Assertive communication - Deepstash

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5 Simple Steps to Assertive Communication

Assertive communication

It empowers you to draw necessary boundaries with people that will allow you to get your needs met in relationships without alienating others and without letting resentment and anger creep in.

Many people mistake assertiveness for aggressiveness, but assertiveness is actually the balanced middle ground between aggressiveness and passivity. 

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Assertiveness
Assertiveness

Assertiveness is behaving in one's own best interests, standing up for oneself without being anxious or guilty, expressing one's honest feelings comfortably, and exercising one's right without deny...

Three Types of Behaviour
  1. Passive behavior: it isn't honest but geared towards being nice to others.
  2. Assertive behavior: it is direct and honest, respecting others but focusing on the self.
  3. Aggressive behavior: it is harmful, egoistic and is about controlling others.
The Middle Path

Most people are either passive or aggressive. Passive people are afraid of confrontation and lie easily.
Aggressive people are not liked, as they can trample others for their own benefit.

The middle ground, assertiveness, is where you want to be: Respectful, firm, observant, and detached.

Communication during stressful times
Communication during stressful times

Uncertainty has a way to reveal everyone's strengths and weaknesses. During drastic uncertainty, employees will seek more information in order to achieve a sense of certainty. During this unsta...

Managing the passive communicators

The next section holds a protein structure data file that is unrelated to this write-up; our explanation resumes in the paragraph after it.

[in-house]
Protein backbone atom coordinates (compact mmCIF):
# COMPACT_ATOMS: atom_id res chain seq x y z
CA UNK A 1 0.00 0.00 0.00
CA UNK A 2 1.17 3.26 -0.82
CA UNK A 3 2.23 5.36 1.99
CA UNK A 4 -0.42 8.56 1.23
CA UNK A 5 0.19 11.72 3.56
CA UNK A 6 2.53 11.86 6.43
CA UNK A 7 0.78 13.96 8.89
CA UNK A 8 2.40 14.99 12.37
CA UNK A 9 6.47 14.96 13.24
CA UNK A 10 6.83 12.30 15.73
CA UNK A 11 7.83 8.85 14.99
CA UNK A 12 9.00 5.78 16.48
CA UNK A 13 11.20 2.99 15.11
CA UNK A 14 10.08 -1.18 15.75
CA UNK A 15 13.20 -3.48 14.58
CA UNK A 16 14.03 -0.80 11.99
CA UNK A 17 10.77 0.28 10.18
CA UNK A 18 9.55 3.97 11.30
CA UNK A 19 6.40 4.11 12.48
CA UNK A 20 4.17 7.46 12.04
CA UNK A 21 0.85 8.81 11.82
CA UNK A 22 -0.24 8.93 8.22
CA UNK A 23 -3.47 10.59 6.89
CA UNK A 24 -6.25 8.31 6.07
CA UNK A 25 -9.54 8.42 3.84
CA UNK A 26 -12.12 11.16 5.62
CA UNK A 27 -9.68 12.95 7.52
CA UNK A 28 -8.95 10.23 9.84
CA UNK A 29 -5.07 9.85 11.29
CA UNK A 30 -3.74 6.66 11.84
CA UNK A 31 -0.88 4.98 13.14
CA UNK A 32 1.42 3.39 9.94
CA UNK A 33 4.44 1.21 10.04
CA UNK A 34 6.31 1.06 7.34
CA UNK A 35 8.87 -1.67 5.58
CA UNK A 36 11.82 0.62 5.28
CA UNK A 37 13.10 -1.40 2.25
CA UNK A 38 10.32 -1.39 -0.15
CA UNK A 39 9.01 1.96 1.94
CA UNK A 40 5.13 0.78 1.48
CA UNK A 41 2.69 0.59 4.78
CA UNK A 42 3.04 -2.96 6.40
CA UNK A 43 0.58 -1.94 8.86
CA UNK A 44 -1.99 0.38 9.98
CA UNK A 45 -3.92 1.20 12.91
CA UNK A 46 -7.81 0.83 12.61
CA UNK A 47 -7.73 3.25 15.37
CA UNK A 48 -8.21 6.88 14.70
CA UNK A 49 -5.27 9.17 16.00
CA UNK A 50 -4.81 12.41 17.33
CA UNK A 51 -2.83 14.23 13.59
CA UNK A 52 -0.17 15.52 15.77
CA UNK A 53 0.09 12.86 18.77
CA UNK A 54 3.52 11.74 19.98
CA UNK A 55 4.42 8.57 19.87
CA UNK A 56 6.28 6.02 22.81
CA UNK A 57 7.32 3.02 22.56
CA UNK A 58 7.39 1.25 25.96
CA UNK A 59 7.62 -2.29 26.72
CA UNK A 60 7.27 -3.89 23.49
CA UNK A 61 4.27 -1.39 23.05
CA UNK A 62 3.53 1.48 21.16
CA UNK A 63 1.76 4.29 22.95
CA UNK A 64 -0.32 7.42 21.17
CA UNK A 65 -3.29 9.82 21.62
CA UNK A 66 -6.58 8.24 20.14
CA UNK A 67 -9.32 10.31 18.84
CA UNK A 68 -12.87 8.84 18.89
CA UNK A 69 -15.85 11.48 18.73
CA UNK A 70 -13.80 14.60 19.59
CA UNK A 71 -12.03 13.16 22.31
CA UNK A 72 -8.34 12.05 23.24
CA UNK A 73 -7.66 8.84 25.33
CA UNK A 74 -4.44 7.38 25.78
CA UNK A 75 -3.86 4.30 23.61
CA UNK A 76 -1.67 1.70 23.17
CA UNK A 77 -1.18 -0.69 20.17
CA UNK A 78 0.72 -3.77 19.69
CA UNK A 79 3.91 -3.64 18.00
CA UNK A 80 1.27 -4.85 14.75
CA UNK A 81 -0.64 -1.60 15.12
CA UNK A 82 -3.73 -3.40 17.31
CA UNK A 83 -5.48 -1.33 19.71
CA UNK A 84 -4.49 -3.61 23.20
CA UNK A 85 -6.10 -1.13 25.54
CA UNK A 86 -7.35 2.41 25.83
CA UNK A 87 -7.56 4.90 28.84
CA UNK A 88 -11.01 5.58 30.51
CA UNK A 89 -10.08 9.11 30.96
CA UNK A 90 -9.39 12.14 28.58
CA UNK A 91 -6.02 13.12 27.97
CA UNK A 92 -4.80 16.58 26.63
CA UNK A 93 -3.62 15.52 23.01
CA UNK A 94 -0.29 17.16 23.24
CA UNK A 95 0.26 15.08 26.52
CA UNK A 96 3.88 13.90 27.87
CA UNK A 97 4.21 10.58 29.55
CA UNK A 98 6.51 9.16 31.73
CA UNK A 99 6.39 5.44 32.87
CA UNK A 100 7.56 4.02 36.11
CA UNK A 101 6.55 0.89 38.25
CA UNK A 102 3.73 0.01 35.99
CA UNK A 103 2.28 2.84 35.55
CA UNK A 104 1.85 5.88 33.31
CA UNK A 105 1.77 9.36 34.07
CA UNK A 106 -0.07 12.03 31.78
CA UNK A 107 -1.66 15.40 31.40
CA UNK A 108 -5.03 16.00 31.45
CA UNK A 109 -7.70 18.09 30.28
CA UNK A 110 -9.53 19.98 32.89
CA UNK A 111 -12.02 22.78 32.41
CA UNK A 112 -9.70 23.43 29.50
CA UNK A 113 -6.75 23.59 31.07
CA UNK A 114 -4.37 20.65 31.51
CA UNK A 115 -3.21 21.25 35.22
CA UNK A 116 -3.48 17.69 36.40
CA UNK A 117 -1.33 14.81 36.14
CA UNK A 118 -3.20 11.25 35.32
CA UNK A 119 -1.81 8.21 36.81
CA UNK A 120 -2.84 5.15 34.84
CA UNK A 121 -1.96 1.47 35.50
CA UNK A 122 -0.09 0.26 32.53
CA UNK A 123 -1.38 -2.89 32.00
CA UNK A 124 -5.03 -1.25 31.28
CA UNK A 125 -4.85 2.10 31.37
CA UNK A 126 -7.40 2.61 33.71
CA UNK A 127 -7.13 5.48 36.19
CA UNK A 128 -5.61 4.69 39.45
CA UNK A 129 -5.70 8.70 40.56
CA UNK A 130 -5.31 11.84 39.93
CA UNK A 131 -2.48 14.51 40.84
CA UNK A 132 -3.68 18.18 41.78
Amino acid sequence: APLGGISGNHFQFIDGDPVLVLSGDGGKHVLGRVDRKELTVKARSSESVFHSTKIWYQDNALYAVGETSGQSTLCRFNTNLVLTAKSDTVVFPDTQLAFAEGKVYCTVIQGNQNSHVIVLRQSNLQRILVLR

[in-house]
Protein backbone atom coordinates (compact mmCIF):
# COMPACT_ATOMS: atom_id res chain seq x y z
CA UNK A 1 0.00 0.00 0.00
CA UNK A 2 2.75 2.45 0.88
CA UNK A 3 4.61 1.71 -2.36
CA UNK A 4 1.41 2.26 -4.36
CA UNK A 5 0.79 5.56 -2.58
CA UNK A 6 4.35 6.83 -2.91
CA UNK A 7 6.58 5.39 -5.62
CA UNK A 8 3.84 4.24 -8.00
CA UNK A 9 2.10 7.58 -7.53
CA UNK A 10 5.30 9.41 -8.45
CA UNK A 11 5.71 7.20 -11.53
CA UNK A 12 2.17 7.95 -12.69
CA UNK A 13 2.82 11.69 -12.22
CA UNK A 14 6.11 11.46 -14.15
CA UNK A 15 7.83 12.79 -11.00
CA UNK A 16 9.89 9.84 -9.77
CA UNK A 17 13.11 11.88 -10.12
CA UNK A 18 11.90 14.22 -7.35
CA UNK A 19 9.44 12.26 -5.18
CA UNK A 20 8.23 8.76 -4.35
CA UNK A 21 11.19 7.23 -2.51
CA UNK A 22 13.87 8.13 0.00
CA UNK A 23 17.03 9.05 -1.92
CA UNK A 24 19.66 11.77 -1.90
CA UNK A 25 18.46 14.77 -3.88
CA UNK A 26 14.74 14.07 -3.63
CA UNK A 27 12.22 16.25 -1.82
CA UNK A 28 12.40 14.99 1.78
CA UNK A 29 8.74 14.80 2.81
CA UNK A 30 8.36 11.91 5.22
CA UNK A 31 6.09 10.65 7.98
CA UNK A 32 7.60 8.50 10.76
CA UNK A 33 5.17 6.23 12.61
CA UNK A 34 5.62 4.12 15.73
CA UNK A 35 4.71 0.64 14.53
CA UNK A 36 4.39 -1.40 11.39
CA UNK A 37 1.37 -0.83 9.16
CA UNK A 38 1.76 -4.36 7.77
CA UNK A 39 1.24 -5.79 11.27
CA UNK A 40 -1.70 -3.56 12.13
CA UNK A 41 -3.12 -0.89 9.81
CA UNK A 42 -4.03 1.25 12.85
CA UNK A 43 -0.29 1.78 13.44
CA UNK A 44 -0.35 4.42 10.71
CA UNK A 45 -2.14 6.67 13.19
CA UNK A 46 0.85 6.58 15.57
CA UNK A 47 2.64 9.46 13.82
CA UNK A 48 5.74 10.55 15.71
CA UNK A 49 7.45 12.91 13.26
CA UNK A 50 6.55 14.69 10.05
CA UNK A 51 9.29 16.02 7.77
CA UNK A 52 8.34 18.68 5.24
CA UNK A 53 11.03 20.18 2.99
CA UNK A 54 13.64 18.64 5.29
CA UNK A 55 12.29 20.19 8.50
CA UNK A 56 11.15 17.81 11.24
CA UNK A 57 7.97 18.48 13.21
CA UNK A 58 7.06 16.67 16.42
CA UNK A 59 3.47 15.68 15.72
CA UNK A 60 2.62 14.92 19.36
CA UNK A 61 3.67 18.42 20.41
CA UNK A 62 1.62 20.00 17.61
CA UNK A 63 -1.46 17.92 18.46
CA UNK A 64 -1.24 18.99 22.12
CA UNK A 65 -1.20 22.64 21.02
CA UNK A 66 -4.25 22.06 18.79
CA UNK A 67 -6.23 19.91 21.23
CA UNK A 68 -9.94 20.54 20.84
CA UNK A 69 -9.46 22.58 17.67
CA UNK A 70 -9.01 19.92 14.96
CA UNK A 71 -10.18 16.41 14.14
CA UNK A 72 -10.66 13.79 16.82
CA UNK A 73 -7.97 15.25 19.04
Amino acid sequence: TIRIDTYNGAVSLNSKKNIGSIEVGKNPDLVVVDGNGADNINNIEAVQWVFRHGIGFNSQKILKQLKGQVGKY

• Talk to them one-on-one. They will feel more comfortable opening up.
  • Offer multiple modes of communication. Instead of calling on them during a meeting, send them an email afterward.
  • Help them feel psychologically safe at work. Let your team know they won't face negative consequences for voicing their opinion respectfully.

Passive communicators battle to express their needs and stand by their convictions. This is because they want to avoid conflict. They may be silent during crucial meetings. If they do make a suggestion and it is challenged, they may say, "never mind then."

Managing the aggressive communicators
  • Outline and enforce boundaries. If they interrupt someone, step in and say, "Please let [Name} finish, and afterward, we'll give you time to speak too."
  • Give them a safe and healthy way to vent their anger. People under pressure are more likely to act out. Pull them aside for a one-on-one time to address their concerns.

Aggressive Communicators voice their opinions in a straightforward, often blunt way. They often interrupt others, take up significantly more time than others during meetings and don't take into account others' feelings or opinions.

Not Editing Your Work
Not Editing Your Work

Spelling, tone and grammatical mistakes can make you look careless.

  • Don't rely on spell-checkers.
  • Proofread your work.
  • Use a dictionary to look up any words that y...
Delivering Bad News by Email

Written communication channels don't allow you to soften difficult messages with nonverbal cues.

Delivering a message in person makes it easier to pick up on signs that people have misunderstood parts of your message.

Avoiding Difficult Conversations

It's tempting to try to avoid difficult conversations, but this can cause further problems.

  • Preparation is key to handling difficult conversations.
  • Use tools such as the Situation – Behavior – Impact technique to encourage your people to reflect on their behavior.
  • Role-play your conversation first.